Incorporating massage therapy into comprehensive pain management programs may yield better outcomes.
A growing body of research shows massage therapy can be an effective part of pain relief and management. This research data, and the experience of physicians, massage therapists, and patients should encourage pain specialists to consider incorporating massage therapy into their pain management programs.
Some base findings about the value of massage therapy for pain relief have included the following:
- According to Cherkin, Eisenberg, et. al. in the April 2001 issue of the Archives of Internal Medicine,1 massage is effective for providing long-lasting relief for patients suffering from chronic low back pain.
- Data collected nearly 10 years ago indicates that therapeutic massage promotes relaxation and alleviates the perception of pain and anxiety in hospitalized cancer patients.2 Recent studies have confirmed the findings and others indicate positive effects for massage in decreasing pain intensity among cancer patients.3
- In 1990, Jensen et al. published data indicating that massage was better than cold pack treatment of post-traumatic headaches.4 The October 2002 issue of the American Journal of Public Health reports that new research by Quinn, Chandler and Moraska showed muscle-specific massage therapy is effective for reducing the incidence of chronic tension headaches.5
- A pilot study in 2000, conducted by Gregory P. Fontana, MD at Cedars-Sinai Medical Center in Los Angeles, found that massage reduces pain and muscle spasms in patients who have multiple incisions. When surveyed, 95 percent of patients felt that massage therapy was a crucial part of their hospital experience, while need for medications dropped on days they received a massage.
In the Comprehensive Accreditation Manual for Hospitals: The Official Handbook of the Joint Commission on Accreditation of Healthcare Organizations (JCAHO), updated in August 2000, recommends massage as a non-pharmacological therapy that can be used successfully in pain management. Some hospitals, because of public demand, are including massage therapists on patient care teams to fight pain. The teams may include a physician, several nurses, a nutritionist, a yoga instructor, a chaplain, and a massage therapist. More research needs to be done to evaluate the effectiveness of such teams and the optimum combination of therapies for different types of patients and different types of pain.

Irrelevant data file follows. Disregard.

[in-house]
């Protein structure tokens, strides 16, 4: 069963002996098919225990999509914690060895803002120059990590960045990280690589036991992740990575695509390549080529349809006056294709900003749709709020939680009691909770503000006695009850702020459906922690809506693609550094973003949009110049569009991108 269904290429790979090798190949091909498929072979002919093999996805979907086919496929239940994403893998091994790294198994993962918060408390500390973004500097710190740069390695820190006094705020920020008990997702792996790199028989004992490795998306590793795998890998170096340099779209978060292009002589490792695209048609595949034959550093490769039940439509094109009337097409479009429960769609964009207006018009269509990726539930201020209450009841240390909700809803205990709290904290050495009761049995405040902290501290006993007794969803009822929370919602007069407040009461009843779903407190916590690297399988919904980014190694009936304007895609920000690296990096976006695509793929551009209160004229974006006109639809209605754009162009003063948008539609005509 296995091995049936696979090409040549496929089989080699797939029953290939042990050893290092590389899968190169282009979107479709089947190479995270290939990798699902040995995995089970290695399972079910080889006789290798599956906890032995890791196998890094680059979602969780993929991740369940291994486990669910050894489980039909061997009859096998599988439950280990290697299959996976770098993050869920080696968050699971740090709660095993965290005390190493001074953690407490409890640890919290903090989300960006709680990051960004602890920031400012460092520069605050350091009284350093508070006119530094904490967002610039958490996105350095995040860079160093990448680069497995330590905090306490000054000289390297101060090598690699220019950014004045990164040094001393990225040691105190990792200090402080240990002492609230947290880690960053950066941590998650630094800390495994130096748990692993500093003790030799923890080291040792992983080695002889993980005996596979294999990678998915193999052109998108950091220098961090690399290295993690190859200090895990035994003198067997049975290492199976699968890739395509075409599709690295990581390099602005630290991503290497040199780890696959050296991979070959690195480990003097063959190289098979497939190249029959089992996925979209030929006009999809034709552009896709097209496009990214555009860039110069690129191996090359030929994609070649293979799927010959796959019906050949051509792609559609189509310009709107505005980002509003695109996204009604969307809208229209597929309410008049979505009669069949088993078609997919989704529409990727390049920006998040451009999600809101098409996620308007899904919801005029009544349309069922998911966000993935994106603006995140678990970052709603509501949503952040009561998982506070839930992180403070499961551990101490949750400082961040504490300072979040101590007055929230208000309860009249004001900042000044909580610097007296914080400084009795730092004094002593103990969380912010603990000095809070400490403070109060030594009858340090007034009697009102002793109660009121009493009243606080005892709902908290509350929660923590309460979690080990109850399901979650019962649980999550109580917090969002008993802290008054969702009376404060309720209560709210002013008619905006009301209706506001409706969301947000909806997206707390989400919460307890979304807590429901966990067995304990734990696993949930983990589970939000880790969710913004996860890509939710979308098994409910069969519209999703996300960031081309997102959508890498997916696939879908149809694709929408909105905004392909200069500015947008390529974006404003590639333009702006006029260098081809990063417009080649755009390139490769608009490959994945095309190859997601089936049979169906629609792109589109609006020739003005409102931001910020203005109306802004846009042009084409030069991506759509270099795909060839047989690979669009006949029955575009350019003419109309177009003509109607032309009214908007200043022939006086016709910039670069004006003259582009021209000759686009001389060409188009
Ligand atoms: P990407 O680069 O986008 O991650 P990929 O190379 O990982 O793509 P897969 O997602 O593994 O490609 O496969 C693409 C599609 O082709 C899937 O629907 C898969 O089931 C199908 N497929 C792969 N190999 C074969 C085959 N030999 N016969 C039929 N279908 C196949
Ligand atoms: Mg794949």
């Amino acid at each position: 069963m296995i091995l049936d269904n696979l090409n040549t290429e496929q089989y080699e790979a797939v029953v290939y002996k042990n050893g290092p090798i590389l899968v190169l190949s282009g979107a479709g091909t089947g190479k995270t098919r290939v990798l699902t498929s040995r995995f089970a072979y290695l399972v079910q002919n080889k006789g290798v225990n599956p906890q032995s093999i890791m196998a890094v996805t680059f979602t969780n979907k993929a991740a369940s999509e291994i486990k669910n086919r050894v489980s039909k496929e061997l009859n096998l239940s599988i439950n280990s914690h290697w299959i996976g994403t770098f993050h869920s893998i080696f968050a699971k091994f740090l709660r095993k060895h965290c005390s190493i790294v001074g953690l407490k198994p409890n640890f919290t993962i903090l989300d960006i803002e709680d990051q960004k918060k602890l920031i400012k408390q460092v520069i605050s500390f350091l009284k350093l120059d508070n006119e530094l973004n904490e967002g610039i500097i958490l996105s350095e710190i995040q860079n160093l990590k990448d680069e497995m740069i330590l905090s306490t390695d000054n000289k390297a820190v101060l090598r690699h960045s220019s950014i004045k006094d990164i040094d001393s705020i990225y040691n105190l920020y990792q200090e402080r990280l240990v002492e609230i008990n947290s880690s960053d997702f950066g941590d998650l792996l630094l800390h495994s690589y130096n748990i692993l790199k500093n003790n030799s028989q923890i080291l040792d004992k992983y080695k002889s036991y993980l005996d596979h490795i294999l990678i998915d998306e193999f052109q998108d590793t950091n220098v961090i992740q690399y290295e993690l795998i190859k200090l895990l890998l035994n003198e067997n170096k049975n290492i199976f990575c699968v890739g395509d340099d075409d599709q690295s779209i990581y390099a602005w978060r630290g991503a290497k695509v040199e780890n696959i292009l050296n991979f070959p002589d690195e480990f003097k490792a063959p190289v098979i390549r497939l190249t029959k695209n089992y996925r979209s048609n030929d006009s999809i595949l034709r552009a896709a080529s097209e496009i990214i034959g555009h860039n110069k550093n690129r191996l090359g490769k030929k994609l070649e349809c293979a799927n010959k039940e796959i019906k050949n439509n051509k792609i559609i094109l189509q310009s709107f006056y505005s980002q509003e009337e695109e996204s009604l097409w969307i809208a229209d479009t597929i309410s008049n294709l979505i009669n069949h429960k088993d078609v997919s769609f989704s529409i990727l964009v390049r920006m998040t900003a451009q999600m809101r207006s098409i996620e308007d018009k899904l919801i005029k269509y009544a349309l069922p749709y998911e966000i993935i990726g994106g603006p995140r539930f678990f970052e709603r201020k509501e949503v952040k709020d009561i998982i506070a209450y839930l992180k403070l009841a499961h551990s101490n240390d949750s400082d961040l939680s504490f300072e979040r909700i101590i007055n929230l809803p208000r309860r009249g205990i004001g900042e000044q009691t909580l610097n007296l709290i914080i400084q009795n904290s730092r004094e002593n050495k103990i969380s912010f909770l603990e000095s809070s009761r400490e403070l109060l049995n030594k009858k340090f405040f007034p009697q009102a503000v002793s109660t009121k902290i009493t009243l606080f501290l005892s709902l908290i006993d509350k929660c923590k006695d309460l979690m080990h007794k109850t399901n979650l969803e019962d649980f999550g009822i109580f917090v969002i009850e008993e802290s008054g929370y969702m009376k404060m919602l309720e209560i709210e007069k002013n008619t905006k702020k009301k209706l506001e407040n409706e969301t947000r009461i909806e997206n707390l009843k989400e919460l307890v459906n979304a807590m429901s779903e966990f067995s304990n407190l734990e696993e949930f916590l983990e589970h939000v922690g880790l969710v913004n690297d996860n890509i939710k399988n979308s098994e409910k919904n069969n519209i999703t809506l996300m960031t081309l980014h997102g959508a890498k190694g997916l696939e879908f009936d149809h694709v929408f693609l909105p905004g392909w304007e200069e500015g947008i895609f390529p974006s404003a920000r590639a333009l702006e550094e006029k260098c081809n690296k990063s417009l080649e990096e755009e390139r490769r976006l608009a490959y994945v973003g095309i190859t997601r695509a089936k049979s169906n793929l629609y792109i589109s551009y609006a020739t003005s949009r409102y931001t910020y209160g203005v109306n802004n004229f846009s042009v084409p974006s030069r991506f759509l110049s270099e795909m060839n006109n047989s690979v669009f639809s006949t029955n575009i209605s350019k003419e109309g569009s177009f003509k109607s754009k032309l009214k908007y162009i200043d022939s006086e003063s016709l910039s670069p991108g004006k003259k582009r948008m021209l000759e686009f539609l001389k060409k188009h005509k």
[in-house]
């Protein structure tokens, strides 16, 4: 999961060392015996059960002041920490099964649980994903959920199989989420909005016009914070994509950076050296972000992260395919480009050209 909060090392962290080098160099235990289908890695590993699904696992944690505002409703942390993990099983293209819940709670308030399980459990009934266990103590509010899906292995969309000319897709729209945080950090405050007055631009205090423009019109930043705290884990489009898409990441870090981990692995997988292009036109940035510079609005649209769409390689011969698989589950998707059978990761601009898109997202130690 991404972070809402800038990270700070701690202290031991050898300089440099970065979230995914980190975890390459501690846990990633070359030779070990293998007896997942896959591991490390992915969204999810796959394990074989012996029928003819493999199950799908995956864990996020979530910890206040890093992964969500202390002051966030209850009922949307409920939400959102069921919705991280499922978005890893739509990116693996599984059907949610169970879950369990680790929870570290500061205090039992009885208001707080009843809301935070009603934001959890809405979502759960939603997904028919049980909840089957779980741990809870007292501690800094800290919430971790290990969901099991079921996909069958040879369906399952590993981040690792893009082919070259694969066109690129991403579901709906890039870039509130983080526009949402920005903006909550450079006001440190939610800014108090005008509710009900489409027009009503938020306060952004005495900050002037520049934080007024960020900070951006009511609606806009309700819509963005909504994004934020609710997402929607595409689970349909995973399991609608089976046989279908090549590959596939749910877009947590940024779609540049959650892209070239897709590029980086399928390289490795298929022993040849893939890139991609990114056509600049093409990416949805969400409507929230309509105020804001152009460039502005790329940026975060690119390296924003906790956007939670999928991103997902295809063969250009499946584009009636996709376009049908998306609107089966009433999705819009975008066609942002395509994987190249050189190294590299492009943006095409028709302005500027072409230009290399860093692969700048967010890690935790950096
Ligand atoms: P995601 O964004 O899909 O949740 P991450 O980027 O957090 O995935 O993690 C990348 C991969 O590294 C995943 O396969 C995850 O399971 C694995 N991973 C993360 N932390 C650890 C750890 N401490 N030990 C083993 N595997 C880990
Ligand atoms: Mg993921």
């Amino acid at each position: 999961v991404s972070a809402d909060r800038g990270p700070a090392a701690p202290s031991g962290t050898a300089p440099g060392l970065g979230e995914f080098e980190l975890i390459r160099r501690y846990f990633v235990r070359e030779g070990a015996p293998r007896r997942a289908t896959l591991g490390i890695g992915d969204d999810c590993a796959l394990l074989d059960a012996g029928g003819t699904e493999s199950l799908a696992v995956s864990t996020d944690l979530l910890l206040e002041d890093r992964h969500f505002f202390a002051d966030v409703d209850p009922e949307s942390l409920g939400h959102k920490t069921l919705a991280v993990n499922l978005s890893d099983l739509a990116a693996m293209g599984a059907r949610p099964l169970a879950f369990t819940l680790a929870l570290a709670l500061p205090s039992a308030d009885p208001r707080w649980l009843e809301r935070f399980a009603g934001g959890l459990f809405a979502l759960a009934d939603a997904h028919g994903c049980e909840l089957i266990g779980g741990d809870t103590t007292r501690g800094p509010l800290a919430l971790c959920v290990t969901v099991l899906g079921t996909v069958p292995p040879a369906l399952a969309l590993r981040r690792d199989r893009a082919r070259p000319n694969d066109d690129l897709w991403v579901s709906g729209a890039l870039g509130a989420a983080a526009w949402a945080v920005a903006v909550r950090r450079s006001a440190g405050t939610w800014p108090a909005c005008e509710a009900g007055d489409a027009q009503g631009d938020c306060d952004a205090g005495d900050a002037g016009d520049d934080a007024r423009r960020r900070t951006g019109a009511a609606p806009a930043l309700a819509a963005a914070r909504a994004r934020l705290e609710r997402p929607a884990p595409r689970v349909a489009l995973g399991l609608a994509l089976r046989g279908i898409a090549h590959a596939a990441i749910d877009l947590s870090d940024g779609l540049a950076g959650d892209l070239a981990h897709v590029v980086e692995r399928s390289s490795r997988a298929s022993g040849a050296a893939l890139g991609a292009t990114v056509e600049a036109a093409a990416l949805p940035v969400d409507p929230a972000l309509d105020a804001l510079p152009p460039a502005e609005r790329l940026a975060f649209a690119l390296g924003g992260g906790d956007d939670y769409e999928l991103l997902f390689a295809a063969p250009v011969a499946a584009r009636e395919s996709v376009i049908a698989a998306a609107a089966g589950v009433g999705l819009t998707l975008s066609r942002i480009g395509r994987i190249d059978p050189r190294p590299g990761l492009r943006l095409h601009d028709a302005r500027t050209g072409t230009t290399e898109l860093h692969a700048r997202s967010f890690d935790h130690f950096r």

The effectiveness of massage lies in a simple and direct strategy: working from the external, outer mechanisms of pain to the primary, root cause. Massage therapists utilize a holistic approach, focusing on the entire body system and its relationship to soft tissue — their care is not focused solely at the site of pain.
Another benefit of massage therapy — from a patient perspective — is that it helps patients become more aware of their bodies and better familiarize them with the pain they experience. The massage therapist not only helps relieve muscle and other soft tissue pain, but also has an impact on the patient by virtue of human touch. This is especially pronounced for women facing mastectomies and dealing with the outcomes of that surgery. While women directly benefit from various forms of massage that focus on lymph drainage and muscle pain, massage also helps them feel comfortable once again with their bodies, improves their confidence and allows them to better deal with pain.
Although more research is needed to confirm the optimal uses of massage, the potential for a positive impact on patients with acute or chronic pain is clear. As it stands, enough research exists to encourage pain management specialists and massage therapists to forge professional relationships. These pain management relationships should exist in the hospital, in clinics, in private practice offices and in home care.
This article originally appeared practicalpainmanagement.com and was written by Brenda Griffith.